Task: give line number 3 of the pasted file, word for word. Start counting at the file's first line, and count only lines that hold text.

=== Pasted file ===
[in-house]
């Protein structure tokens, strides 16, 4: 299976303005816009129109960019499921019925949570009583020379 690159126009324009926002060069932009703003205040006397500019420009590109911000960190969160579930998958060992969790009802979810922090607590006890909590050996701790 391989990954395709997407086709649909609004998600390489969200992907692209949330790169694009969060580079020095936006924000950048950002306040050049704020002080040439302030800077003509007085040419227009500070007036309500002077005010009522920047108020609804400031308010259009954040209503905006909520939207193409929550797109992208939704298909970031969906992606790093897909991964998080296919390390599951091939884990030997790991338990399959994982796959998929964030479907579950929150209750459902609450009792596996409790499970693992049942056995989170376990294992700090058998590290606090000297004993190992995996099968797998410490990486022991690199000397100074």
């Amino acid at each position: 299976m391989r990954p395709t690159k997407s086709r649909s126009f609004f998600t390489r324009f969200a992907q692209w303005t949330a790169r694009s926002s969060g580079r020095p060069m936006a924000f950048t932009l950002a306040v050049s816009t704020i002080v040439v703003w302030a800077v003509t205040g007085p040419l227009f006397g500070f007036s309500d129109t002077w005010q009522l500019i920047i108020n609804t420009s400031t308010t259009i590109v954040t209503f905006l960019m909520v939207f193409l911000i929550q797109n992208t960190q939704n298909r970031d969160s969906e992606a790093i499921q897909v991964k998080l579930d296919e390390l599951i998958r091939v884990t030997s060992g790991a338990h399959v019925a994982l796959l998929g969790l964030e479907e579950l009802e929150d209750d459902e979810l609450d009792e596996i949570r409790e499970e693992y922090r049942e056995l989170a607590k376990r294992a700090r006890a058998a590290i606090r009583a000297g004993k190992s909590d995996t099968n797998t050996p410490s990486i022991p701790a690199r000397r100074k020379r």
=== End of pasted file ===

């Amino acid at each position: 299976m391989r990954p395709t690159k997407s086709r649909s126009f609004f998600t390489r324009f969200a992907q692209w303005t949330a790169r694009s926002s969060g580079r020095p060069m936006a924000f950048t932009l950002a306040v050049s816009t704020i002080v040439v703003w302030a800077v003509t205040g007085p040419l227009f006397g500070f007036s309500d129109t002077w005010q009522l500019i920047i108020n609804t420009s400031t308010t259009i590109v954040t209503f905006l960019m909520v939207f193409l911000i929550q797109n992208t960190q939704n298909r970031d969160s969906e992606a790093i499921q897909v991964k998080l579930d296919e390390l599951i998958r091939v884990t030997s060992g790991a338990h399959v019925a994982l796959l998929g969790l964030e479907e579950l009802e929150d209750d459902e979810l609450d009792e596996i949570r409790e499970e693992y922090r049942e056995l989170a607590k376990r294992a700090r006890a058998a590290i606090r009583a000297g004993k190992s909590d995996t099968n797998t050996p410490s990486i022991p701790a690199r000397r100074k020379r």